IN JULY 1965, there appeared two communications reporting, for the first time in the American literature, an entity consisting of encephalopathy, hepatitis, and fat accumulation in the viscera.1,2 The case reported below will add another to this series of reports of this almost unknown entity, for it fits the criteria outlined by both Australian and American authors.
In 1963, Anderson,3 from Melbourne, reported 20 cases of encephalitis with associated liver disease in children aged 3 to 7 years. These cases presented as a febrile illness followed in one or two days by drowsiness, vomiting, and the rapid onset of convulsions or coma. The antecedent illness most frequently initiating this chain of events was an insignificant respiratory disease. In none of the cases was either bacteria or virus recovered. In one of Anderson's cases, the blood-sugar level was noted to be less than 20 mg/100 ml, and the level of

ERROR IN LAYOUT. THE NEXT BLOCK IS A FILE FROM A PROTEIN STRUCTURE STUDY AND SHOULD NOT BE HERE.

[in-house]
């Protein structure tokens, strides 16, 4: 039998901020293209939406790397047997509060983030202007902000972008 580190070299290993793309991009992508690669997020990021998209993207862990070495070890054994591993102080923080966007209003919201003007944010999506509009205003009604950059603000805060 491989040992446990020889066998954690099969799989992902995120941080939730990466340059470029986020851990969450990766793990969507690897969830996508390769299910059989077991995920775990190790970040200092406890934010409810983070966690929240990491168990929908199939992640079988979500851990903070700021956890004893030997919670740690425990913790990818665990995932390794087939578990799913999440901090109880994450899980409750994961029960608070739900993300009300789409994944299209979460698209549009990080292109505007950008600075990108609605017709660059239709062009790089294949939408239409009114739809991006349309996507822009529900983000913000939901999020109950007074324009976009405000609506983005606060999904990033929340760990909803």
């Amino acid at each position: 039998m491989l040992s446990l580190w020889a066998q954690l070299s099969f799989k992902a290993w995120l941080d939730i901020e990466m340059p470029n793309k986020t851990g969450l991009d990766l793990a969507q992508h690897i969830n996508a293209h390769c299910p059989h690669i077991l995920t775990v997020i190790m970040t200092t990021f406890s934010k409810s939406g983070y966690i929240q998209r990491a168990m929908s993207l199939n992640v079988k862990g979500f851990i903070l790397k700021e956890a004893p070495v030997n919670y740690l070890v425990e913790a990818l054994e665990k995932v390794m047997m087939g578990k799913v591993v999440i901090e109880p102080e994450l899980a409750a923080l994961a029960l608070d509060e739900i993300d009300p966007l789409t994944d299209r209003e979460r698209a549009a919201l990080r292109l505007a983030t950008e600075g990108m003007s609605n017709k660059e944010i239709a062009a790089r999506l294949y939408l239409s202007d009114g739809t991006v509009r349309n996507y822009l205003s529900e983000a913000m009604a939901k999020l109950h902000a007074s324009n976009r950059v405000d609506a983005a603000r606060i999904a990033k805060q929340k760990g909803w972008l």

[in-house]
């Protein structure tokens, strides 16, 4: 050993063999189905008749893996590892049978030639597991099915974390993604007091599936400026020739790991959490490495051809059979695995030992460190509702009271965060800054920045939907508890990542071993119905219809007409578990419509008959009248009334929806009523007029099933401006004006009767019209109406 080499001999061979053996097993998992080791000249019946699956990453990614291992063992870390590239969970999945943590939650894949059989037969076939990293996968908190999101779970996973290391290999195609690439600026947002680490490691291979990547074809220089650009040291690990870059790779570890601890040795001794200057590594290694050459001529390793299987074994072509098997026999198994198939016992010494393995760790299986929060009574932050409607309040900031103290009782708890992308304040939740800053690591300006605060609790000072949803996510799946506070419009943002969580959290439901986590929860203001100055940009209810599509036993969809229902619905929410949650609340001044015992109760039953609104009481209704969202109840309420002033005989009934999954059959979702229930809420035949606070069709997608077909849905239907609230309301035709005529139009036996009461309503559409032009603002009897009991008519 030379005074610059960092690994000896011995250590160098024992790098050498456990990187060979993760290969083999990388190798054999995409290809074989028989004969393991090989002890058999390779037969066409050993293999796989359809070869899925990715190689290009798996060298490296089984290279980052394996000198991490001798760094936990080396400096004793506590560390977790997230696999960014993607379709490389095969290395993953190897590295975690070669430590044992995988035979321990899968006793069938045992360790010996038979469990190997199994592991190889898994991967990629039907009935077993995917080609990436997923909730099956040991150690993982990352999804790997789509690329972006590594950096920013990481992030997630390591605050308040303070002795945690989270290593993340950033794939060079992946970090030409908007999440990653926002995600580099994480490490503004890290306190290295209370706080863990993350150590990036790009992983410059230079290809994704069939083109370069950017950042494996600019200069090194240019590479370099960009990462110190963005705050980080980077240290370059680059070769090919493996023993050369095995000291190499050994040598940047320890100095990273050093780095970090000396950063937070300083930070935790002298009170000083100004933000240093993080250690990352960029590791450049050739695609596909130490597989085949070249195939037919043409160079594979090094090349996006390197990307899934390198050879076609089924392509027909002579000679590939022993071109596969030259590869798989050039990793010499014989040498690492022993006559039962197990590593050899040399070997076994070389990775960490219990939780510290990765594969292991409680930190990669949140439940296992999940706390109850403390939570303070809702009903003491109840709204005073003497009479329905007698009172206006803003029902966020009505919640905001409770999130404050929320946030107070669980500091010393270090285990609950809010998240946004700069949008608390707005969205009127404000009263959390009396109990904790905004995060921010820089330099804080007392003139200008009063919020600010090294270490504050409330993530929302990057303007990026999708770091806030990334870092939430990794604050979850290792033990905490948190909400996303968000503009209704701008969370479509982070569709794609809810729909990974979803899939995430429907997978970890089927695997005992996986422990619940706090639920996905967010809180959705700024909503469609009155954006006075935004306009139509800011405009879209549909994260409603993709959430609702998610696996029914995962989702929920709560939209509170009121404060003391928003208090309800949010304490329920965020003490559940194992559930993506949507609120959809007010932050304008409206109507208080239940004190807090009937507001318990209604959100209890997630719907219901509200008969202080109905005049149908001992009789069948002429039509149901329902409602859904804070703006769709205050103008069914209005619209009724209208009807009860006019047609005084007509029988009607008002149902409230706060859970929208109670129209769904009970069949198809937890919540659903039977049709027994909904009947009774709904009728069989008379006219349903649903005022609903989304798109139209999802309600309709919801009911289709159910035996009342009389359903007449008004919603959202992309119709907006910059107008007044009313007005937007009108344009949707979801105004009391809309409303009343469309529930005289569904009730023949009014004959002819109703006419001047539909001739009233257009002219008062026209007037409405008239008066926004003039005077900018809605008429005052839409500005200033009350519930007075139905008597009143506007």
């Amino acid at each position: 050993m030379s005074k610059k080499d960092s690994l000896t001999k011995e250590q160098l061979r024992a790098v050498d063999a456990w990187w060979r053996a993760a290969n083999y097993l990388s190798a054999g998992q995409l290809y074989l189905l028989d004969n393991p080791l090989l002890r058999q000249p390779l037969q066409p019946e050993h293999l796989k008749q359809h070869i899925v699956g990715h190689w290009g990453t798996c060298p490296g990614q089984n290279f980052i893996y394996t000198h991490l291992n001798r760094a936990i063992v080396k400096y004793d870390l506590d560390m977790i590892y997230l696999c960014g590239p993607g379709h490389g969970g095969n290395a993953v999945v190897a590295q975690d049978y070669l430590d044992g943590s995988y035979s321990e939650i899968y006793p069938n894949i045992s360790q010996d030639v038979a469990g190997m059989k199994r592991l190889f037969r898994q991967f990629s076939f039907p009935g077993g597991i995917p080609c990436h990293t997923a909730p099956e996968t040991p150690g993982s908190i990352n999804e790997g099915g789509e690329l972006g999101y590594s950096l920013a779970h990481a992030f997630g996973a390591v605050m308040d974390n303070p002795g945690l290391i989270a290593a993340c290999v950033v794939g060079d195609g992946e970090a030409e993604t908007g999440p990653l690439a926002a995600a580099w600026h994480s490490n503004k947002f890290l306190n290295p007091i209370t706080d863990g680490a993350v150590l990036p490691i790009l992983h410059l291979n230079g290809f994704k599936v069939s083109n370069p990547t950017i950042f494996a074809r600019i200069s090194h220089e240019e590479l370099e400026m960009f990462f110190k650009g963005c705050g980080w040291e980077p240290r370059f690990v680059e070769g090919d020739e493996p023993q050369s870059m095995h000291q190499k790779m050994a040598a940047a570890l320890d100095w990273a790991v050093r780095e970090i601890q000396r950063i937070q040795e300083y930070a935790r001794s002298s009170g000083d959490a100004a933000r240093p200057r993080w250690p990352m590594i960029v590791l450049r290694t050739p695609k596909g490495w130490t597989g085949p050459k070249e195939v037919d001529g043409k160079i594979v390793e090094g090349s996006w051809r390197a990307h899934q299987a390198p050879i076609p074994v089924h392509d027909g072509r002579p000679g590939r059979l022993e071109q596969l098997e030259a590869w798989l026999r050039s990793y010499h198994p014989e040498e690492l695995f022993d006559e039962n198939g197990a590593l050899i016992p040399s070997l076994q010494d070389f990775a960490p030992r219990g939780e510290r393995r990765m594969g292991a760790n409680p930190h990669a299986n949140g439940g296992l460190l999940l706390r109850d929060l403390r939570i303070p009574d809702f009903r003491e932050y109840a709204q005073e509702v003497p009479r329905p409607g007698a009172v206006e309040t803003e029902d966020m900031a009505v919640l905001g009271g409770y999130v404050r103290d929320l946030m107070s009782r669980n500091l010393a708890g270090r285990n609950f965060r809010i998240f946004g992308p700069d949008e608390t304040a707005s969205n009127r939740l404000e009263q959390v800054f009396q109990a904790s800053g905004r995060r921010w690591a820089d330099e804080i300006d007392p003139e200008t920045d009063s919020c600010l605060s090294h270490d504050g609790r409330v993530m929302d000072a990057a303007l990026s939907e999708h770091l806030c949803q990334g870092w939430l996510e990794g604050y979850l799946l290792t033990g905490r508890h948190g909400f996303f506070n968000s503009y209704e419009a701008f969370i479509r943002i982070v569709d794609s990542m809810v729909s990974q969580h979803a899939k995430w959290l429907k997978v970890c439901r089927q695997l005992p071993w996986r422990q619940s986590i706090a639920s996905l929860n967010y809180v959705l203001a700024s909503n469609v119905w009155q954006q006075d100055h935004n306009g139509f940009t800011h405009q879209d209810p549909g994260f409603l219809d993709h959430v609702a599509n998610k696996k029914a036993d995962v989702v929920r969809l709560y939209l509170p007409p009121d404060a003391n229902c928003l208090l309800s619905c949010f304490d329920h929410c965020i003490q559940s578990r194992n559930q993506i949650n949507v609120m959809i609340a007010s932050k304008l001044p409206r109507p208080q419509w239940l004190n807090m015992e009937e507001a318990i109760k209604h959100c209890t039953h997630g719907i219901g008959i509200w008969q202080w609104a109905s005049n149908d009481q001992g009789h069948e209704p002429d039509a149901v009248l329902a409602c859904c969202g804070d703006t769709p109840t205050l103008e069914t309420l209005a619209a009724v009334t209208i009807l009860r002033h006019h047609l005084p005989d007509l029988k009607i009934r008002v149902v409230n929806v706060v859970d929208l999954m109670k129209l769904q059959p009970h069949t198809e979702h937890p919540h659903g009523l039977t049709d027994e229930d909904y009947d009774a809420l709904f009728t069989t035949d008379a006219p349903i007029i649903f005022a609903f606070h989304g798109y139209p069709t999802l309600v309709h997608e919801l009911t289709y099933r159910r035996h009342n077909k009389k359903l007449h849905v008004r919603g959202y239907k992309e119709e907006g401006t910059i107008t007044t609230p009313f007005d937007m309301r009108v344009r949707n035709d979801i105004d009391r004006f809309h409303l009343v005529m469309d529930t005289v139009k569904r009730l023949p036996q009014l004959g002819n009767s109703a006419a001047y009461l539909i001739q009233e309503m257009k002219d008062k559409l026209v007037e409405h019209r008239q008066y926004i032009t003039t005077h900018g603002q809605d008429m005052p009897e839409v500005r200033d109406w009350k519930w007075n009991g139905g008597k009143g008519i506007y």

Winograd HL. Encephalopathy With Hypoglycemia and Degeneration of the Liver. JAMA. 1965;194(11):1247–1249. doi:10.1001/jama.1965.03090240081030
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